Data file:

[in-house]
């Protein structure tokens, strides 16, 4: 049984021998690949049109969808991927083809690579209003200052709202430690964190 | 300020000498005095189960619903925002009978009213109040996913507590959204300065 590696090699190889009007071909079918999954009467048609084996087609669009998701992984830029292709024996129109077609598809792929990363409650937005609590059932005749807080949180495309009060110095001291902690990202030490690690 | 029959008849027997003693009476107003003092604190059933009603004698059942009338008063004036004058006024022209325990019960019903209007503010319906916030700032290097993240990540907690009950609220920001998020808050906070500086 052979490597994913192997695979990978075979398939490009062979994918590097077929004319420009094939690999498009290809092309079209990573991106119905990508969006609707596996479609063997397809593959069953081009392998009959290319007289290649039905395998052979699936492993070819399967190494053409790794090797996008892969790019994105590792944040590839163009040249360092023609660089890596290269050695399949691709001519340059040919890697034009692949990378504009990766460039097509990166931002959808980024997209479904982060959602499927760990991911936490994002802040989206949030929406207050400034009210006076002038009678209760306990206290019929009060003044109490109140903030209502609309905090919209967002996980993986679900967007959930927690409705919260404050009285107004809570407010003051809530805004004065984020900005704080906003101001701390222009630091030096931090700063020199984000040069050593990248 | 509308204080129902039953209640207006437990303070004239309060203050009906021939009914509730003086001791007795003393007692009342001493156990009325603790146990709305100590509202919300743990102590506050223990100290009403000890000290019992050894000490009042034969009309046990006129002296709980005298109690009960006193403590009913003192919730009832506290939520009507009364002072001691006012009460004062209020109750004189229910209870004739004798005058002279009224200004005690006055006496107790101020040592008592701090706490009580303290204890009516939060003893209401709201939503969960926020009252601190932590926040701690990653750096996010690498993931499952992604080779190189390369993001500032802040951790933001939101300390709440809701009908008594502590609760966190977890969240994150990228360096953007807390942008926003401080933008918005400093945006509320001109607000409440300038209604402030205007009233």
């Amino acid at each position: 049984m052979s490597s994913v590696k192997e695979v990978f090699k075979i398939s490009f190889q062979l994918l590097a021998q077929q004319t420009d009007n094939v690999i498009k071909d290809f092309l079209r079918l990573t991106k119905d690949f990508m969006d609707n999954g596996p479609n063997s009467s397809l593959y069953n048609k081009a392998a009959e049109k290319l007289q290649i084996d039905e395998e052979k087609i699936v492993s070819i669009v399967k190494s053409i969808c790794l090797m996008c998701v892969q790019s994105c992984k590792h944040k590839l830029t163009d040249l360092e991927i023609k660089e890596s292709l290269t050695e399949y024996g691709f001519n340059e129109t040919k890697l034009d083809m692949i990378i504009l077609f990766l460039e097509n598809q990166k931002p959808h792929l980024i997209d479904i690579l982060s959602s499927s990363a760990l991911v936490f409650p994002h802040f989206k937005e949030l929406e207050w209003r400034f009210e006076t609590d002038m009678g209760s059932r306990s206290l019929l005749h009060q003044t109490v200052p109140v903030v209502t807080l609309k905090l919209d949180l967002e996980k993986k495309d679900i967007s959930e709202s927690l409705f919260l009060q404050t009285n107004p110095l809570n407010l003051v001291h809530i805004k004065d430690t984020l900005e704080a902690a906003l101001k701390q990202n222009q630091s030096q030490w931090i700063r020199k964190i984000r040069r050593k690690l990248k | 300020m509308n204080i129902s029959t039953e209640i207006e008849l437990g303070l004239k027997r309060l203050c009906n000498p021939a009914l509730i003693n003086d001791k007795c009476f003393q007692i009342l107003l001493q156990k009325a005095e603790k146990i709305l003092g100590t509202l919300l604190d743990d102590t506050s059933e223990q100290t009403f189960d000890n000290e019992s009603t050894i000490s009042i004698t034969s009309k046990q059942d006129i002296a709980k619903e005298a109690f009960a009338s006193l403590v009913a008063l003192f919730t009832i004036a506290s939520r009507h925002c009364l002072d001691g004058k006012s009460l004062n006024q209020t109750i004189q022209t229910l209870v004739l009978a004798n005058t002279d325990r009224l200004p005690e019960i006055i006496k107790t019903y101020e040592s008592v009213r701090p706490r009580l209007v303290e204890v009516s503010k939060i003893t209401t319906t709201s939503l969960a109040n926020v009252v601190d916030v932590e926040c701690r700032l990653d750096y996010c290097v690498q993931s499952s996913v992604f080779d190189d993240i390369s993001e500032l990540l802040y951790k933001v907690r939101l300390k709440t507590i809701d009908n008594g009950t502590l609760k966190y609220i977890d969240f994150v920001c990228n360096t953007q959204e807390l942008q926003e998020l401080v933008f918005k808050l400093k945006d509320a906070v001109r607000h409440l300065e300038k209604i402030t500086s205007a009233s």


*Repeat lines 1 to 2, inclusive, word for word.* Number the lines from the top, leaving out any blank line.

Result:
[in-house]
């Protein structure tokens, strides 16, 4: 049984021998690949049109969808991927083809690579209003200052709202430690964190 | 300020000498005095189960619903925002009978009213109040996913507590959204300065 590696090699190889009007071909079918999954009467048609084996087609669009998701992984830029292709024996129109077609598809792929990363409650937005609590059932005749807080949180495309009060110095001291902690990202030490690690 | 029959008849027997003693009476107003003092604190059933009603004698059942009338008063004036004058006024022209325990019960019903209007503010319906916030700032290097993240990540907690009950609220920001998020808050906070500086 052979490597994913192997695979990978075979398939490009062979994918590097077929004319420009094939690999498009290809092309079209990573991106119905990508969006609707596996479609063997397809593959069953081009392998009959290319007289290649039905395998052979699936492993070819399967190494053409790794090797996008892969790019994105590792944040590839163009040249360092023609660089890596290269050695399949691709001519340059040919890697034009692949990378504009990766460039097509990166931002959808980024997209479904982060959602499927760990991911936490994002802040989206949030929406207050400034009210006076002038009678209760306990206290019929009060003044109490109140903030209502609309905090919209967002996980993986679900967007959930927690409705919260404050009285107004809570407010003051809530805004004065984020900005704080906003101001701390222009630091030096931090700063020199984000040069050593990248 | 509308204080129902039953209640207006437990303070004239309060203050009906021939009914509730003086001791007795003393007692009342001493156990009325603790146990709305100590509202919300743990102590506050223990100290009403000890000290019992050894000490009042034969009309046990006129002296709980005298109690009960006193403590009913003192919730009832506290939520009507009364002072001691006012009460004062209020109750004189229910209870004739004798005058002279009224200004005690006055006496107790101020040592008592701090706490009580303290204890009516939060003893209401709201939503969960926020009252601190932590926040701690990653750096996010690498993931499952992604080779190189390369993001500032802040951790933001939101300390709440809701009908008594502590609760966190977890969240994150990228360096953007807390942008926003401080933008918005400093945006509320001109607000409440300038209604402030205007009233």